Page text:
business

Why You Don’t Need A Web Designer

I love these questions that come the moment you aren’t expecting them. “Isn’t designing a website easy?” a new friend asked me.

“You know, with tools like Squarespace, Wix, etc, do people still need web designers?”

I gave kind of a crappy answer at the time. We were at the beach and I had just hiked for about 2 hours in 95 degree weather so I’ll blame heat exhaustion.

But I’ve been thinking more about it. And here’s the answer I want to give. And I am going to intersperse it with emo ‘I don’t need you’ picture quotes, for your amusement and mine.

Because a web designer is not a needed thing… it’s something you want.

Let me explain, yo.

Lil Wayne, and you, can survive without a web designer. For realz.

Lil Wayne, and you, don’t need a web designer. For realz.

You don’t hire a web designer because it’s the cheapest option.

Let’s do some numbers here  for a sample non-ecommerce site over the course of three years. I’ll use SquareSpace as the DIY option and our sample rates as the web designer option:

SquareSpace A web designer
Year One $192 $3000
Year Two $192 $72
Year Three $192 $72
Totals: $576 $3144

OK so explaining those numbers: Squarespace has a monthly fee of $16/month (if you buy annually). Designing a website with a designer has a lot of up front costs but afterward (assuming you maintain it yourself, which is what you’d do with SquareSpace anyway) you are talking money for web hosting and a domain name (in my case $5/month for web hosting and $12/year for a domain).

There are plenty of DIY website design options. The thing they all have in common? DIY. Do it yourself. In all scenarios, it is you doing it.

If we look at the totals, you aren’t picking a web designer based on costs alone. Then again, not much you do in business is based on costs alone. Proof? For my business sign,  I could have gotten a piece of plywood and spray painted some letters on it for probably about $20, including the hanging hardware. Costs are not the only factor for a sign, for a printer, for an anything.

dontneedmarilyn

You hire a web designer for convenience, service, and good advice.

Alright so what does SquareSpace not include? Well, it doesn’t include some of the harder parts of website design:

  • Ability to make email addresses. They suggest going through Google Apps which, if you have more than one person in your organization, will charge you $5/additional user/month. If you want me to make you 10 email addresses for your company with the hosting package I use, I can do that. You want 50? I can still do that. And yes, if you regularly clean your email off the server, you can likely still use the $5/month web hosting package.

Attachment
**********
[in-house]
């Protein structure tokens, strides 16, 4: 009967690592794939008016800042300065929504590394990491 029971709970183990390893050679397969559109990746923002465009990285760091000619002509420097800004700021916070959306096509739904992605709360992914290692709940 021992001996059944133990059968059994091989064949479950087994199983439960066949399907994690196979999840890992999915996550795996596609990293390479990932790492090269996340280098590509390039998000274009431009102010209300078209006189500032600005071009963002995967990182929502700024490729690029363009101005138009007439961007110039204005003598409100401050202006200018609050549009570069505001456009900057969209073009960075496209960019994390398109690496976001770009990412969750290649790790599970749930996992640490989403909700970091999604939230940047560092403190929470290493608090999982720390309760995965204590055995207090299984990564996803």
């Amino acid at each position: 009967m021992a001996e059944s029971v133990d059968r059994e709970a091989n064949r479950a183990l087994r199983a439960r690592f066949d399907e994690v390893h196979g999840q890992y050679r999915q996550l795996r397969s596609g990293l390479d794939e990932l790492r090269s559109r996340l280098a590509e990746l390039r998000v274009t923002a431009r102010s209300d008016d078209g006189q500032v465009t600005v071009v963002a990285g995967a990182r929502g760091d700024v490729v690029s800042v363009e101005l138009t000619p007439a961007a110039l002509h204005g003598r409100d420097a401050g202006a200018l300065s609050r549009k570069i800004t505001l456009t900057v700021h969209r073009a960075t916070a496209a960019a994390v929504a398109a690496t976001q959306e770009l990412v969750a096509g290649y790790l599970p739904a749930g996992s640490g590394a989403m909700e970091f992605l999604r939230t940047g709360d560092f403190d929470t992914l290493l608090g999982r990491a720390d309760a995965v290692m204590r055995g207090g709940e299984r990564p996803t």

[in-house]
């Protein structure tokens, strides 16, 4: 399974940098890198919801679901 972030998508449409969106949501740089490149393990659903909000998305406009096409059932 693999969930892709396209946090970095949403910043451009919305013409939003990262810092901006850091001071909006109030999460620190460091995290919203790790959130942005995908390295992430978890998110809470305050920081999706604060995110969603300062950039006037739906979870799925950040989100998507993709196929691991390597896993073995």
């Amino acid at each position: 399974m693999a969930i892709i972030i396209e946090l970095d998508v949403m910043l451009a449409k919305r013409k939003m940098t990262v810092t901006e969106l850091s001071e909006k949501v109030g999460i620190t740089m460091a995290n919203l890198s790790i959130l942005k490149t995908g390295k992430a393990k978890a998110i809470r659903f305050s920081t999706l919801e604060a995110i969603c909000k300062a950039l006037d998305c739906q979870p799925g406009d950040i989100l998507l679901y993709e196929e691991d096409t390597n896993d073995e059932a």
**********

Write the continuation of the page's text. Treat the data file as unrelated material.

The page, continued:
• Ability to manipulate the templates as fully as you may want to. See a design you like and want to change x, y, and z about it? SquareSpace (or whatever company you use) will let you do that only to an extent. I can give someone almost exactly what they want in most cases.
  • Ability to have custom features on your site. Here are some things we’ve been able to implement for clients: custom site searches for rental properties, integrating a real estate data feed into the website, make tweets automatically go out from archived blog posts, calendar where you can book appointments, and more. If you want your website to ‘do’ stuff, eventually these plug and play websites may frustrate you.
  • Ability to not bash your head on your desk trying to figure something out. Yes, there are website forums and support tickets but just handing something off and saying ‘You deal with it’ has a surprising amount of relief. Also sometimes I can think of something you don’t even know exists to make your life easier online. Really, I know stuff you don’t. 

youneedme1

Most things in life aren’t needs.

You can cook your own food so you don’t need restaurants. You can grow your own food so you don’t need grocery stores. You can fill out your own forms so you don’t need an accountant to do your taxes. You can drive your trash to the dump so you don’t need a garbage collector. You get my point.

Doing things that are difficult, tedious, annoying, or just plain time consuming isn’t easy. And for many people, dealing with online stuff feels like at least one item on that list.

We pay for these things and more to get done by other people because:
1) We don’t want to deal with them.
2) We want them handled well.
3) In our minds, we think someone else can do it more efficiently if not better than us.

People pay a higher fee with a web designer to get what they want and to let someone else handle it. SquareSpace people are not our audience.

So while there is a while group of people not needing web designers, internet marketers, and other online professionals, I know there are plenty more who do.

In short, you don’t need a web designer. But, you may find yourself wanting one.

Why You’ll Never See ‘Designed By Breaking Even Communications’ On A Website

We think it's great but we don't think of it that way.

We think it’s great but we don’t think of it that way.

We had a recent client who was so grateful for our work she insisted we put ‘Designed by Breaking Even Communications’ at the bottom of her website.